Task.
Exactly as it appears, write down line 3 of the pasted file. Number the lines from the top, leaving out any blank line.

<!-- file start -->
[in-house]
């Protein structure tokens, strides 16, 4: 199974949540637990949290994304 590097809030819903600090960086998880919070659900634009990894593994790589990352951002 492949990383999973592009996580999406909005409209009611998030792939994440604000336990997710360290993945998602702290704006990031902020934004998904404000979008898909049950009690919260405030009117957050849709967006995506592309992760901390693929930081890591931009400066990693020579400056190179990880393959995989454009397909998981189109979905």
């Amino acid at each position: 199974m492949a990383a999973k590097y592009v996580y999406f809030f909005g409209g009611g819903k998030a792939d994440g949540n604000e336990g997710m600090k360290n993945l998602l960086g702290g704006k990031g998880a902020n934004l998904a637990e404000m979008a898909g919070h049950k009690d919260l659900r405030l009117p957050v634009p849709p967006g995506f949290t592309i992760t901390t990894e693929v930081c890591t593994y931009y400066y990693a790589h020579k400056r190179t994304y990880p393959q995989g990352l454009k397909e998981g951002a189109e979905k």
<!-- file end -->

């Amino acid at each position: 199974m492949a990383a999973k590097y592009v996580y999406f809030f909005g409209g009611g819903k998030a792939d994440g949540n604000e336990g997710m600090k360290n993945l998602l960086g702290g704006k990031g998880a902020n934004l998904a637990e404000m979008a898909g919070h049950k009690d919260l659900r405030l009117p957050v634009p849709p967006g995506f949290t592309i992760t901390t990894e693929v930081c890591t593994y931009y400066y990693a790589h020579k400056r190179t994304y990880p393959q995989g990352l454009k397909e998981g951002a189109e979905k």